(Bloomberg) -- Sales of previously owned U.S. homes rose in October for the first time in seven months, suggesting demand is stabilizing at a lower level as available properties become less scarce.

Contract closings increased from the prior month to an annual rate of 5.22 million, the National Association of Realtors said Wednesday. That compared with economists’ projections for sales of 5.2 million. The median sales price rose 3.8 percent from a year earlier, while the inventory of available homes expanded 2.8 percent, the third straight increase.

Key Takeaways

  • Even with the monthly increase, the market remains relatively soft, as sales were down 5.1 percent from a year earlier, the biggest drop since 2014. Housing is being buffeted by the highest mortgage rates in eight years and rising property prices that continue to outpace wages. Residential investment accounts for about 3.9 percent of the economy.
  • Two other housing reports this week gave a mixed picture of the sector: sentiment among homebuilders dropped the most since 2014 in November amid pessimism over both current and future demand, while government data showed housing starts rebounding slightly in October.
  • Even with the slowdown in the housing market, Federal Reserve officials are still projected to raise interest rates in December for the fourth time this year and continue tightening in 2019, as consumer spending is seen remaining solid.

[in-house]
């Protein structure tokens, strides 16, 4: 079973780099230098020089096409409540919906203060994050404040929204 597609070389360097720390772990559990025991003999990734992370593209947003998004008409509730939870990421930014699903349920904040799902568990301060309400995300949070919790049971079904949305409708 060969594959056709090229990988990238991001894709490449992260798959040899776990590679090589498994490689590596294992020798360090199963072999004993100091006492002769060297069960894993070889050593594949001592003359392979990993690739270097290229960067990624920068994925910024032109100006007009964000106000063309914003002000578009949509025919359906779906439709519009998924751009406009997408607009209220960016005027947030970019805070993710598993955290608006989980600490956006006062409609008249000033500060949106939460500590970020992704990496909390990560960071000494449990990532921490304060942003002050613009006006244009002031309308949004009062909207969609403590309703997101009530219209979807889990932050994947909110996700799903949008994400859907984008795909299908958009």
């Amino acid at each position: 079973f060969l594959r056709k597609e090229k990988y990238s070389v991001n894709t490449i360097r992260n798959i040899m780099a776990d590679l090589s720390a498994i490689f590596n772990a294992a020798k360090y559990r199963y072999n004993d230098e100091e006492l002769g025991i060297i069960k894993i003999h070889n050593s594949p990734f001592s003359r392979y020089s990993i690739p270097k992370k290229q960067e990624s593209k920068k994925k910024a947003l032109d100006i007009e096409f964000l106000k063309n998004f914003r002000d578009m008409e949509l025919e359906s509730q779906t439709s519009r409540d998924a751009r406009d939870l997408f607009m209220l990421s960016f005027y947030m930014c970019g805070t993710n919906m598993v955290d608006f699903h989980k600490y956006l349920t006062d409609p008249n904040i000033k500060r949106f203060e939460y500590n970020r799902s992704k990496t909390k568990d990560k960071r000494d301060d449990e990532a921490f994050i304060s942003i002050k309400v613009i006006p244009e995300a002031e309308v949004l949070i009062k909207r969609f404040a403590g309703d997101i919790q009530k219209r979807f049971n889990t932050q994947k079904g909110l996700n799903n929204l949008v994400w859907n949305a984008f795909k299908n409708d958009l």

• NAR Chief Economist Lawrence Yun urged the Fed to consider pausing its interest-rate hikes amid other indicators such as soft inflation. “Demand is being choked off” by higher borrowing costs, Yun said at a briefing in Washington accompanying the report.

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  • Home purchases rose in three of four regions: the Northeast, South and West recorded increases, while sales declined in the Midwest.
  • Sales declined from a year earlier in the largest price category, the $100,000 to $250,000 range, as well as below $100,000; they rose at prices above $250,000.
  • The monthly increase was more pronounced in condominium and co-op units, which were up 5.3 percent to 600,000. Sales of single-family homes rose 0.9 percent.
  • At the current pace, it would take 4.3 months to sell all homes on the market, compared with 4.4 months in September, below the five-months’ supply mark that realtors consider consistent with a tight market.
  • Existing-home sales account for about 90 percent of the market and are calculated when a contract closes. The remainder of the market is made up by new home sales, which are a timelier indicator as they’re tabulated when contracts get signed.

--With assistance from Chris Middleton.

To contact the reporter on this story: Katia Dmitrieva in Washington at edmitrieva1@bloomberg.net

To contact the editor responsible for this story: Scott Lanman at slanman@bloomberg.net

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